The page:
Kids Need LGBTQ Books in Schools

I recently joined the board of Lambda Literary, and I couldn't be more impressed with this organization. I attended our bi-annual retreat a few weeks ago where we had the privilege to meet face-to-face, reflect on the past, and prepare for the future.


Kids need LGBTQ books in schools. We all need books that affirm our lives.

I will match all donations of $100 or more up to $5000.

Add "For Thalia" to the Gift memo to ensure I know to match your donation.

Author Adam Silvera in NYC classroom

Author Adam Silvera in NYC classroom

Tamika Butler

Tamika Butler


This touching story from Tamika Butler, a fellow board member, came out of a thought-provoking exercise where we were asked to reach deep inside ourselves and remember.

  • Remember when you were first discovering your sexuality?
  • Remember the LGBTQ books that guided you on the journey? Could you even find them at the time?
  • Remember the first time you found Lambda Literary? How did you find us? How did it impact you?

I'm going to answer these questions for myself here as well.

Growing up Southern Baptist, I was sheltered from homosexuality. I recall having some sense of gay men, but no understanding at all of lesbians, bisexuals, or transgender. I understood the term tomboy and knew that it applied to me. I embraced myself as a tomboy until I reached the age when boys were supposed to start showing interest in me and asking me to go to dances, on dates, and to go steady. When I reached that age, popularity and acceptance in school were closely tied to the attention boys gave you. And I wasn't getting any attention from boys. Whatever attraction I had to girls, I filed away as "normal" friendship. And even so, I had more drama and pain in my life over my friends who were girls than I did for any boy I I dated. And that began to bother me. So I made it my mission to acquire attention from and experience with boys. I wanted to fit in. And I was successful.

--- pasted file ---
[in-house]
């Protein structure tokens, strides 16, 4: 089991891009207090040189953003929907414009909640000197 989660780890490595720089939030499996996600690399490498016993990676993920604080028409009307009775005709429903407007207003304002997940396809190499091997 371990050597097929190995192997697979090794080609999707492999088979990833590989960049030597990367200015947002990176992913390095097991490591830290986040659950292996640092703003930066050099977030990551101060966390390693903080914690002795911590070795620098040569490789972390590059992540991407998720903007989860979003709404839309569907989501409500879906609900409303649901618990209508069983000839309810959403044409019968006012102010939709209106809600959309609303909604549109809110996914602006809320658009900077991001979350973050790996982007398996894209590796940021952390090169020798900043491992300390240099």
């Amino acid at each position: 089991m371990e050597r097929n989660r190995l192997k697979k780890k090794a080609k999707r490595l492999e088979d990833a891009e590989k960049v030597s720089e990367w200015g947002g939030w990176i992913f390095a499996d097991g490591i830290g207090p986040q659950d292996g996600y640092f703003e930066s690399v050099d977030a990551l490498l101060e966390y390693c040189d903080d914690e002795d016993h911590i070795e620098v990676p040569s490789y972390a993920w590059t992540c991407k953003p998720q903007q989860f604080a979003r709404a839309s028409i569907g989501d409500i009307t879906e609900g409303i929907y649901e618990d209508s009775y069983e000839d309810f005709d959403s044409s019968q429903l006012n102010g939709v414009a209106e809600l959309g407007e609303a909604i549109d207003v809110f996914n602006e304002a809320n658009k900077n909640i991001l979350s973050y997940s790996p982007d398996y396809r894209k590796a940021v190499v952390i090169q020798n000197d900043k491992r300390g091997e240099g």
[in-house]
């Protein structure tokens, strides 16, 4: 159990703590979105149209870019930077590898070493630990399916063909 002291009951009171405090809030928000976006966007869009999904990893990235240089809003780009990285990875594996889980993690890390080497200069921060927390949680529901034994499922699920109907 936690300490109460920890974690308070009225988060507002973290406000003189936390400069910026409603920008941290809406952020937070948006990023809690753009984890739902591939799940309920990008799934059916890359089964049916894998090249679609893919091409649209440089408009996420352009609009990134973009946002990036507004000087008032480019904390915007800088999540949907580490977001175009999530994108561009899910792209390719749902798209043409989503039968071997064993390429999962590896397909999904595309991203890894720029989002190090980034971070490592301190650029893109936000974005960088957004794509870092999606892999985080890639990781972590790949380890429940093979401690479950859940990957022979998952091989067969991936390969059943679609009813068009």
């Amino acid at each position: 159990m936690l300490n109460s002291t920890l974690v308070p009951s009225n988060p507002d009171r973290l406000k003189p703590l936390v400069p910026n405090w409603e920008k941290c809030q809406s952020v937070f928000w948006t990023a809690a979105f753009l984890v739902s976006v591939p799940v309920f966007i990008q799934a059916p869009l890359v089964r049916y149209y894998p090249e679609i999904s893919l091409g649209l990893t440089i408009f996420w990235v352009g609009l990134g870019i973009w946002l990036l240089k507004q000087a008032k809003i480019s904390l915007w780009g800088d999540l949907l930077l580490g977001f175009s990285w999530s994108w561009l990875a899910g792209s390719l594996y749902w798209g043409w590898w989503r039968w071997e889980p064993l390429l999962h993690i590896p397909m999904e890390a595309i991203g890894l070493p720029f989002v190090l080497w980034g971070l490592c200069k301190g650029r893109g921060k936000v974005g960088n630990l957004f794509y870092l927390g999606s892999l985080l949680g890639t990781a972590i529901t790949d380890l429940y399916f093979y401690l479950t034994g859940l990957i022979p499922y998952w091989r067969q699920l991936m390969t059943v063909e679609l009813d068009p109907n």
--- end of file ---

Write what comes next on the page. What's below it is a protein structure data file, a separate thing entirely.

Fast-forward thirteen years and I divorced my husband and was raising my twelve-year-old son as a single parent. But as I closed the coffin on my marriage, I met someone at my new job who stirred something powerful, foreign, and undeniable inside me. I met my soul mate. And she was a woman.

The internet didn't exist. Amazon didn't exist. If you wanted to read about lesbians, you went to your library or your local bookstore in disguise and searched for the one or two books that may exist on the shelves in the back. I didn't just make a selection. I bought and borrowed EVERYTHING! Those first books connected me to others who loved a woman as I did. And with each book, I felt a little less lonely, a little less freakish, and a lot more brave.

I became aware as I listened to others at the retreat tell their stories, whether it was about sexuality or something else entirely, we each started sentences with, "I read a book...". How many of your major life discoveries begin with, "I read a book..."?

Fast-forward and I've been with the woman from work who knocked my socks off for twenty years. When I decided to write Eagle Cove, one of the first things I did was search online for writing and publishing classes and resources. Lambda Literary and our Writers Retreat program was the first resource I found that fit my needs perfectly. And though I wasn't accepted into the program that year, I had found my people. I found Lammy winners, reviews, LGBT publishers, and a host of other resources that took me from having a story in my head to being a best-selling lesfic author.

As both a reader and writer of lesbian fiction, I value and depend on the information, programs, and resources provided by Lambda Literary. So, as we work to raise money this Spring to continue our mission, I'm challenging each of you to click the button and Donate. Kids need LGBTQ books in schools. We all need books that affirm our lives.

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Darla Baker

I'm not a sex therapist. I just play one in books. After thirty years in technology providing therapy to unsuspecting software and systems engineers, she's now counseling fictional people as a fictional sex therapist in the Thalia Chase: Sex Therapist series.


I'm not a sex therapist. I just play one in books. After thirty years in technology providing therapy to unsuspecting software and systems engineers, she's now counseling fictional people as a fictional sex therapist in the Thalia Chase: Sex Therapist series.